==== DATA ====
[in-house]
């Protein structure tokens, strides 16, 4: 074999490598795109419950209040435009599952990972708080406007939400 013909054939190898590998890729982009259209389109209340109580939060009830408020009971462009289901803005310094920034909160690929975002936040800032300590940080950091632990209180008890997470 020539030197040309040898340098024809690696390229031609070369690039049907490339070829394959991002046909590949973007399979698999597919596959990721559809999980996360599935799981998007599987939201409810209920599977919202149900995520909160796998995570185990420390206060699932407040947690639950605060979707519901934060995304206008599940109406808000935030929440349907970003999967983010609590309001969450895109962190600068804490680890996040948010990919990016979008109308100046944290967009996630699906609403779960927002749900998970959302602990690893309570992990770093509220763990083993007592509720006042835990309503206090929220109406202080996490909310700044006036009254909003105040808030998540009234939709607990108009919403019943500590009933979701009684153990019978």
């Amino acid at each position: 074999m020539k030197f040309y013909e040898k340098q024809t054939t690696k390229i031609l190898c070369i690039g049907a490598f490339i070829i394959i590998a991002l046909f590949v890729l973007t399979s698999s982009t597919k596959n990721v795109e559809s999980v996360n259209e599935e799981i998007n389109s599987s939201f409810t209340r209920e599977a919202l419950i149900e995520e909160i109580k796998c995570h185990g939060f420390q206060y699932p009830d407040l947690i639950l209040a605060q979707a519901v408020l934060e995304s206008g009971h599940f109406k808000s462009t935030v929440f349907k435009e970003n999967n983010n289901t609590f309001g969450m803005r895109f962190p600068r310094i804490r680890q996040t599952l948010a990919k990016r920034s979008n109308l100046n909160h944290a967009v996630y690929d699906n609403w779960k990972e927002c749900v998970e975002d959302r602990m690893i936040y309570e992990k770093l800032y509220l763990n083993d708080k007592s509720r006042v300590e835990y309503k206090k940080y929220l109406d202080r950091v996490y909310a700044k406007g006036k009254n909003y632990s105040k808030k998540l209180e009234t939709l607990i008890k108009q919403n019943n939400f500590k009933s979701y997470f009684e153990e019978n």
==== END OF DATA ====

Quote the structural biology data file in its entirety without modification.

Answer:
[in-house]
């Protein structure tokens, strides 16, 4: 074999490598795109419950209040435009599952990972708080406007939400 013909054939190898590998890729982009259209389109209340109580939060009830408020009971462009289901803005310094920034909160690929975002936040800032300590940080950091632990209180008890997470 020539030197040309040898340098024809690696390229031609070369690039049907490339070829394959991002046909590949973007399979698999597919596959990721559809999980996360599935799981998007599987939201409810209920599977919202149900995520909160796998995570185990420390206060699932407040947690639950605060979707519901934060995304206008599940109406808000935030929440349907970003999967983010609590309001969450895109962190600068804490680890996040948010990919990016979008109308100046944290967009996630699906609403779960927002749900998970959302602990690893309570992990770093509220763990083993007592509720006042835990309503206090929220109406202080996490909310700044006036009254909003105040808030998540009234939709607990108009919403019943500590009933979701009684153990019978």
């Amino acid at each position: 074999m020539k030197f040309y013909e040898k340098q024809t054939t690696k390229i031609l190898c070369i690039g049907a490598f490339i070829i394959i590998a991002l046909f590949v890729l973007t399979s698999s982009t597919k596959n990721v795109e559809s999980v996360n259209e599935e799981i998007n389109s599987s939201f409810t209340r209920e599977a919202l419950i149900e995520e909160i109580k796998c995570h185990g939060f420390q206060y699932p009830d407040l947690i639950l209040a605060q979707a519901v408020l934060e995304s206008g009971h599940f109406k808000s462009t935030v929440f349907k435009e970003n999967n983010n289901t609590f309001g969450m803005r895109f962190p600068r310094i804490r680890q996040t599952l948010a990919k990016r920034s979008n109308l100046n909160h944290a967009v996630y690929d699906n609403w779960k990972e927002c749900v998970e975002d959302r602990m690893i936040y309570e992990k770093l800032y509220l763990n083993d708080k007592s509720r006042v300590e835990y309503k206090k940080y929220l109406d202080r950091v996490y909310a700044k406007g006036k009254n909003y632990s105040k808030k998540l209180e009234t939709l607990i008890k108009q919403n019943n939400f500590k009933s979701y997470f009684e153990e019978n």